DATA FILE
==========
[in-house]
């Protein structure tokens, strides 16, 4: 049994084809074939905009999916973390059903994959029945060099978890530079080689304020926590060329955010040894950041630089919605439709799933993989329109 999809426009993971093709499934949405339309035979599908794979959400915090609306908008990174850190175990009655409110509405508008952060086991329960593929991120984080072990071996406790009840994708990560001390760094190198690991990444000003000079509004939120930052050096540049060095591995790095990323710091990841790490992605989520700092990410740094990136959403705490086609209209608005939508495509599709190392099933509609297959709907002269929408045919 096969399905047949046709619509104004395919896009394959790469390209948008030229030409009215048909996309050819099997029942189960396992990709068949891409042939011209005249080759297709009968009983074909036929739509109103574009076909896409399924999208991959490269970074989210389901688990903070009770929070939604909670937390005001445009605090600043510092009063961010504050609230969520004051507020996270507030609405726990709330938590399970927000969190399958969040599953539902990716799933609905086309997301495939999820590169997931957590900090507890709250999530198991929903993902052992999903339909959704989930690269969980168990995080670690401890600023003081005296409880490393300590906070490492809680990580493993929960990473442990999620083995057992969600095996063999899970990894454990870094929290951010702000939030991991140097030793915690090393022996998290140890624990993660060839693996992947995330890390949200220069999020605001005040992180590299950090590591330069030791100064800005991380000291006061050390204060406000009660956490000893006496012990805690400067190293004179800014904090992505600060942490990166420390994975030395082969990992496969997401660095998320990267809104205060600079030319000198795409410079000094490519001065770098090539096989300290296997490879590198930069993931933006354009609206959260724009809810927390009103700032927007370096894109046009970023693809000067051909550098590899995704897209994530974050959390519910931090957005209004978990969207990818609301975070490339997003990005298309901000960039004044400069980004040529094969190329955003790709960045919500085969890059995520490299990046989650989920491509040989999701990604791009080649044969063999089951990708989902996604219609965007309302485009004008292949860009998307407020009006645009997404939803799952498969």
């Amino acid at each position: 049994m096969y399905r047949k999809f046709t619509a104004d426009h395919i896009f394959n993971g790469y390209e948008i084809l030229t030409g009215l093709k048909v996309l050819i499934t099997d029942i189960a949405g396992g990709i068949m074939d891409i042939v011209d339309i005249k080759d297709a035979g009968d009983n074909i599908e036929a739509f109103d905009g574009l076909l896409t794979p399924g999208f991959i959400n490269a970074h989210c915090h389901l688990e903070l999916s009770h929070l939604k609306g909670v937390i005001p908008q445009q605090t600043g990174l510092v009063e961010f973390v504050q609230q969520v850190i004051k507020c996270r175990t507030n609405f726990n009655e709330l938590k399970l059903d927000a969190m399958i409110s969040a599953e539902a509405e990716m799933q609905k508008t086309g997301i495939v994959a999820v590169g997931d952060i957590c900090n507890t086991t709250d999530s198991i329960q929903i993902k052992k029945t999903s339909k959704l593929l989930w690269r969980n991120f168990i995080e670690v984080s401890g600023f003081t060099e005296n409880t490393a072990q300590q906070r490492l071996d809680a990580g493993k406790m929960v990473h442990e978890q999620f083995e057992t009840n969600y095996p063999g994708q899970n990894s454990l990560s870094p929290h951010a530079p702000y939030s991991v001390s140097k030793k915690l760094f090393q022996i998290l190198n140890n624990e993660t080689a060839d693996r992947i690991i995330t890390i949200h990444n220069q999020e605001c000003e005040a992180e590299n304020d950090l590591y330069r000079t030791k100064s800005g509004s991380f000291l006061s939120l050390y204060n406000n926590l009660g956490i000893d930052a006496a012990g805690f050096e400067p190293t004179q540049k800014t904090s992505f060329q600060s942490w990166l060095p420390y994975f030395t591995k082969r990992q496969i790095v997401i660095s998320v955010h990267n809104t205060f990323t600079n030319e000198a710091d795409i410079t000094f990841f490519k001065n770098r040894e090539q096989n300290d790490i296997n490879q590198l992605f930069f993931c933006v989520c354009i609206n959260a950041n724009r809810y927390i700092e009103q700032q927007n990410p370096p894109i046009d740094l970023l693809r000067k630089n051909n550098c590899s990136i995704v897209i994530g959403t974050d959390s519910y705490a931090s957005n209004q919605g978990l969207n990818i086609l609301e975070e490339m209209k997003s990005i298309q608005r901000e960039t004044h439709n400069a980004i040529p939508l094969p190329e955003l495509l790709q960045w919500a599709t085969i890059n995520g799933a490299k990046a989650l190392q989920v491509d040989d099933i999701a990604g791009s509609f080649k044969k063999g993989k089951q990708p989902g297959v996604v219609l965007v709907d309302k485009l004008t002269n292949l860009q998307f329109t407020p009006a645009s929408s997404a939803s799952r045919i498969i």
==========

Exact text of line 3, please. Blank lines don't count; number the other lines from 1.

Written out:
């Amino acid at each position: 049994m096969y399905r047949k999809f046709t619509a104004d426009h395919i896009f394959n993971g790469y390209e948008i084809l030229t030409g009215l093709k048909v996309l050819i499934t099997d029942i189960a949405g396992g990709i068949m074939d891409i042939v011209d339309i005249k080759d297709a035979g009968d009983n074909i599908e036929a739509f109103d905009g574009l076909l896409t794979p399924g999208f991959i959400n490269a970074h989210c915090h389901l688990e903070l999916s009770h929070l939604k609306g909670v937390i005001p908008q445009q605090t600043g990174l510092v009063e961010f973390v504050q609230q969520v850190i004051k507020c996270r175990t507030n609405f726990n009655e709330l938590k399970l059903d927000a969190m399958i409110s969040a599953e539902a509405e990716m799933q609905k508008t086309g997301i495939v994959a999820v590169g997931d952060i957590c900090n507890t086991t709250d999530s198991i329960q929903i993902k052992k029945t999903s339909k959704l593929l989930w690269r969980n991120f168990i995080e670690v984080s401890g600023f003081t060099e005296n409880t490393a072990q300590q906070r490492l071996d809680a990580g493993k406790m929960v990473h442990e978890q999620f083995e057992t009840n969600y095996p063999g994708q899970n990894s454990l990560s870094p929290h951010a530079p702000y939030s991991v001390s140097k030793k915690l760094f090393q022996i998290l190198n140890n624990e993660t080689a060839d693996r992947i690991i995330t890390i949200h990444n220069q999020e605001c000003e005040a992180e590299n304020d950090l590591y330069r000079t030791k100064s800005g509004s991380f000291l006061s939120l050390y204060n406000n926590l009660g956490i000893d930052a006496a012990g805690f050096e400067p190293t004179q540049k800014t904090s992505f060329q600060s942490w990166l060095p420390y994975f030395t591995k082969r990992q496969i790095v997401i660095s998320v955010h990267n809104t205060f990323t600079n030319e000198a710091d795409i410079t000094f990841f490519k001065n770098r040894e090539q096989n300290d790490i296997n490879q590198l992605f930069f993931c933006v989520c354009i609206n959260a950041n724009r809810y927390i700092e009103q700032q927007n990410p370096p894109i046009d740094l970023l693809r000067k630089n051909n550098c590899s990136i995704v897209i994530g959403t974050d959390s519910y705490a931090s957005n209004q919605g978990l969207n990818i086609l609301e975070e490339m209209k997003s990005i298309q608005r901000e960039t004044h439709n400069a980004i040529p939508l094969p190329e955003l495509l790709q960045w919500a599709t085969i890059n995520g799933a490299k990046a989650l190392q989920v491509d040989d099933i999701a990604g791009s509609f080649k044969k063999g993989k089951q990708p989902g297959v996604v219609l965007v709907d309302k485009l004008t002269n292949l860009q998307f329109t407020p009006a645009s929408s997404a939803s799952r045919i498969i």